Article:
The new synthetic polymer material creates an instant scaffold, sort of like stacked gumballs, that allows new tissue to latch on and grow within the cavities formed between linked spheres of gel.
Conventionally, ointments and other hydrogel dressings have been used to fill in wounds to keep the areas moist and accelerate healing. But none of the materials used now provide a scaffold to allow new tissue to grow while the dressing itself degrades. As a result, the new tissue growth is relatively slow and fragile.
So bringing about an injectable biomaterial that promotes rapid regeneration of tissue has been a “holy grail” in the field of tissue engineering, said co-principal investigator Dino Di Carlo.
They envision the material being useful for a wide variety of wound application, including lacerations to large-area burns.
UC Berkeley researchers have also been developing new approaches to tissue engineering. Last March, their advancement in “herding cells” marked a new direction for smart bandages.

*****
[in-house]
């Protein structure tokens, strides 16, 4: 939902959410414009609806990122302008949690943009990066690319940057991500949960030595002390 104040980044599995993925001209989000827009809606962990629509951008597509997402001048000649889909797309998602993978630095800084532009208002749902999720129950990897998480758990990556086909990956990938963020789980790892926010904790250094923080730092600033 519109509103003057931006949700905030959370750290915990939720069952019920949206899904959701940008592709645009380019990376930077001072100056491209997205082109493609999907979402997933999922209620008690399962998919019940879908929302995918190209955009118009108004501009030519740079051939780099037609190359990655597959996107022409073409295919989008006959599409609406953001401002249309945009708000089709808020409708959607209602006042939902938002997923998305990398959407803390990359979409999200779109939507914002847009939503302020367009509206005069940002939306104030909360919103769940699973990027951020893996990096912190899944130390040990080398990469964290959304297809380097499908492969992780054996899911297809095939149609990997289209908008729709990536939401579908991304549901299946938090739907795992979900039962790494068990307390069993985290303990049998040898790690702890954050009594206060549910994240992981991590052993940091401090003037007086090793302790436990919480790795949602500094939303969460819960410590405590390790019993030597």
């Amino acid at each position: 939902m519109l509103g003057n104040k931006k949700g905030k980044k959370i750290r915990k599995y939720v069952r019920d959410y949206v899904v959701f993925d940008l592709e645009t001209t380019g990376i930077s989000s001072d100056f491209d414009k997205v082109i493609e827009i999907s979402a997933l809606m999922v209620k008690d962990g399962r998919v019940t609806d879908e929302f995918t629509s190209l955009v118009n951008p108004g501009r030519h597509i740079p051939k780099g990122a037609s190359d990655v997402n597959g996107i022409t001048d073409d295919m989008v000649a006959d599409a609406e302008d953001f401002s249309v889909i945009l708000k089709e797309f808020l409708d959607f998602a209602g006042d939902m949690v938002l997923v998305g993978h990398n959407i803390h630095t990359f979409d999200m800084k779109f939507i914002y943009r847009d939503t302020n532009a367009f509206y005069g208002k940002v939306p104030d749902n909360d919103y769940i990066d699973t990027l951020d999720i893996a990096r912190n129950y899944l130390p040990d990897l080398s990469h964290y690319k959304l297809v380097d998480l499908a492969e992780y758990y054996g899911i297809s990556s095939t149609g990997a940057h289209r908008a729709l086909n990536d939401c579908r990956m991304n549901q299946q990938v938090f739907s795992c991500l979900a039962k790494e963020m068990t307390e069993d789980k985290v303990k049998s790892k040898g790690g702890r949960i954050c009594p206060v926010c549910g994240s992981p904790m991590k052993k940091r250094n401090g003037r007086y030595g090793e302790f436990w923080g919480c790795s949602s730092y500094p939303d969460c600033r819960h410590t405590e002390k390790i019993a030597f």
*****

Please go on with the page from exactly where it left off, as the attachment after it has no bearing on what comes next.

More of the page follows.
Anyone who’s ever chipped ice off a windshield or nervously watched a plane get de-iced, take note: Colorado State University researchers have invented an ice-repellent coating that out-performs today’s best de-icing products.
Researchers led by Arun Kota, assistant professor of mechanical engineering and biomedical engineering, have created an environmentally friendly, inexpensive, long-lasting coating that could keep everything from cars and ships to planes and power lines ice-free.
Their innovation, described in the Journal of Materials Chemistry, is a gel-based, soft coating made out of PDMS (polydimethylsiloxane), a silicone polymer gel with already widespread industrial use. Their experiments were supported by careful analysis of ice adhesion mechanics.
The performance measure of de-icing coatings is called ice adhesion strength - the shear stress necessary to remove ice from a surface - and is measured in kilopascals (kPa). Kota’s group demonstrated ice adhesion strength for their coating of about 5 kPa. By contrast, soft coatings available on the market have ice adhesion strength of about 40 kPa (lower is better). Other types of de-icing coatings made of rigid materials like Teflon typically perform at around 100 kPa.